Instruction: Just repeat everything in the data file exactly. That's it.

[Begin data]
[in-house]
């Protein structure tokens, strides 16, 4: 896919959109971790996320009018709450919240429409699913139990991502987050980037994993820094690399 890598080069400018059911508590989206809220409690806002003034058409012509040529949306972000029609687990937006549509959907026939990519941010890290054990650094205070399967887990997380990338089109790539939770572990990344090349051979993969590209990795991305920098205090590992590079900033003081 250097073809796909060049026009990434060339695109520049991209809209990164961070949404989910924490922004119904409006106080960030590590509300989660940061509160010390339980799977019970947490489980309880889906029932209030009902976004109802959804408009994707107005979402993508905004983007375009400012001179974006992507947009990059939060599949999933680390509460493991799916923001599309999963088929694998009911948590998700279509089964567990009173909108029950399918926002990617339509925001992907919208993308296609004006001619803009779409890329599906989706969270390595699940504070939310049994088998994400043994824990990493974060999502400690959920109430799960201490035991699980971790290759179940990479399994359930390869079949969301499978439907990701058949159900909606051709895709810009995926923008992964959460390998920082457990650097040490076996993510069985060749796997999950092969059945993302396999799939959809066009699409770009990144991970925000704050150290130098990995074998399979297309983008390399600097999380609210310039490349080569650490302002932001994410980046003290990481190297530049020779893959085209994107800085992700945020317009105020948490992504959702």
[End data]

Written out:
[in-house]
């Protein structure tokens, strides 16, 4: 896919959109971790996320009018709450919240429409699913139990991502987050980037994993820094690399 890598080069400018059911508590989206809220409690806002003034058409012509040529949306972000029609687990937006549509959907026939990519941010890290054990650094205070399967887990997380990338089109790539939770572990990344090349051979993969590209990795991305920098205090590992590079900033003081 250097073809796909060049026009990434060339695109520049991209809209990164961070949404989910924490922004119904409006106080960030590590509300989660940061509160010390339980799977019970947490489980309880889906029932209030009902976004109802959804408009994707107005979402993508905004983007375009400012001179974006992507947009990059939060599949999933680390509460493991799916923001599309999963088929694998009911948590998700279509089964567990009173909108029950399918926002990617339509925001992907919208993308296609004006001619803009779409890329599906989706969270390595699940504070939310049994088998994400043994824990990493974060999502400690959920109430799960201490035991699980971790290759179940990479399994359930390869079949969301499978439907990701058949159900909606051709895709810009995926923008992964959460390998920082457990650097040490076996993510069985060749796997999950092969059945993302396999799939959809066009699409770009990144991970925000704050150290130098990995074998399979297309983008390399600097999380609210310039490349080569650490302002932001994410980046003290990481190297530049020779893959085209994107800085992700945020317009105020948490992504959702």